U.S. Spy Chief Sees Taiwan Views Hardening for Independence
(Bloomberg) -- The head of the U.S. intelligence community said she sees views in Taiwan “hardening” in favor of independence after China’s moves in recent years to tighten control over Hong Kong.
“I would say that already Taiwan is hardening, to some extent, toward independence as they’re watching, essentially, what happened in Hong Kong, and I think that is an increasing challenge,” Director of National Intelligence Avril Haines said in testimony Thursday before the Senate Armed Services Committee.
Questions about China dominated the “Worldwide Threats” hearing with Haines and Lieutenant General Scott Berrier, the head of the Defense Intelligence Agency. U.S.-China ties have remained tense into the Biden administration, which has continued to criticize Beijing’s actions in Hong Kong, Xinjiang and the South China Sea. Haines previously called China an “unparalleled priority” for the intelligence community.
The spy chief was pressed by Senator Jack Reed of Rhode Island, the panel’s chairman, on the impact that a shift clarifying America’s long-held position of “strategic ambiguity” on defending Taiwan if it’s attacked would have in both Beijing and Taipei. Such a move would involve the U.S. saying definitively that it would come to Taiwan’s defense in case of attack.
China “would find this deeply” destabilizing, and it would “solidify Chinese perceptions that the U.S. is bent on constraining China’s rise, including through military force,” Haines said.
Berrier, the DIA chief, said he sees a “significant” threat from China’s rapid modernization of its military, saying the People’s Liberation Army is now capable of placing nuclear warheads on its next-generation hypersonic missiles.
He added that China is increasingly using technology to try to “gain near-real-time tracking and observation” of Pentagon personnel and activities.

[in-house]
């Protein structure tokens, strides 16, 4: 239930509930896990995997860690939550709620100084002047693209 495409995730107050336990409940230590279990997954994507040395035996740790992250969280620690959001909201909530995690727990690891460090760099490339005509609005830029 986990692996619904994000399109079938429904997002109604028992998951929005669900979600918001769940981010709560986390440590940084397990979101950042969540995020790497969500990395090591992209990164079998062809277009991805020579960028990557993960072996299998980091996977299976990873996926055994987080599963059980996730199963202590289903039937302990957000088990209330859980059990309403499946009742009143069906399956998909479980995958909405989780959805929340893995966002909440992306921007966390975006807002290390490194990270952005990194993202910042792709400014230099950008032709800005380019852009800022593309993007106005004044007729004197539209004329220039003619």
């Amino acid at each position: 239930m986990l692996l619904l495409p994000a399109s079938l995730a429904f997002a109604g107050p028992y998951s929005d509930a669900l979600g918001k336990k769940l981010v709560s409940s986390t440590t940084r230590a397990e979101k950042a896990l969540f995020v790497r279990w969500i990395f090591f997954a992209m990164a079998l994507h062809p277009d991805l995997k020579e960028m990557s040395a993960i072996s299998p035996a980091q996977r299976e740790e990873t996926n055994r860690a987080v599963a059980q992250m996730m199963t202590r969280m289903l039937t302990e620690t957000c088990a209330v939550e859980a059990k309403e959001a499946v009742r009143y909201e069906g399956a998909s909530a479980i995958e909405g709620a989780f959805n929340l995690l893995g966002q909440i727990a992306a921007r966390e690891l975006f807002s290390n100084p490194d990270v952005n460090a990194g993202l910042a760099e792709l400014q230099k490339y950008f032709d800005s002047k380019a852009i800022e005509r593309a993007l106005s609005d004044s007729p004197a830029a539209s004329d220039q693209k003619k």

Chinese Foreign Ministry spokesman Wang Wenbin said during a regular briefing Friday that Beijing is determined to uphold its “sovereignty and territorial integrity.”
“The U.S. should sufficiently recognize the harmful and dangerous nature of Taiwan independence,” he said.
A record 32% of Taiwan’s public favors immediate or eventual independence, according to polling as of December last year by the Election Study Center at National Chengchi University in Taipei.
That figure comes as Beijing tightens its political grip over Hong Kong, in part by imposing a national security law on the city. Still, some 54% of the survey respondents expressed a preference for maintaining the status quo in Taiwan.
Turning to other hot spots, both Haines and Berrier said there’s no sign that North Korean leader Kim Jong-Un has taken any steps toward denuclearization, a key goal of former President Donald Trump’s outreach to the regime. Berrier said he expects that after a waiting period to assess Biden’s approach toward the country, North Korea will resume some weapons testing.
“Pyongyang probably would then seek to justify actions it is planning by using U.S. pressure or joint U.S. military exercises with South Korea as a pretext for testing” an intercontinental ballistic missile or shorter-range land- or submarine-based missiles, Berrier said in his written testimony.
Kim might also detonate “another nuclear device -- in order to demonstrate North Korean strength and resolve,” according to the remarks.
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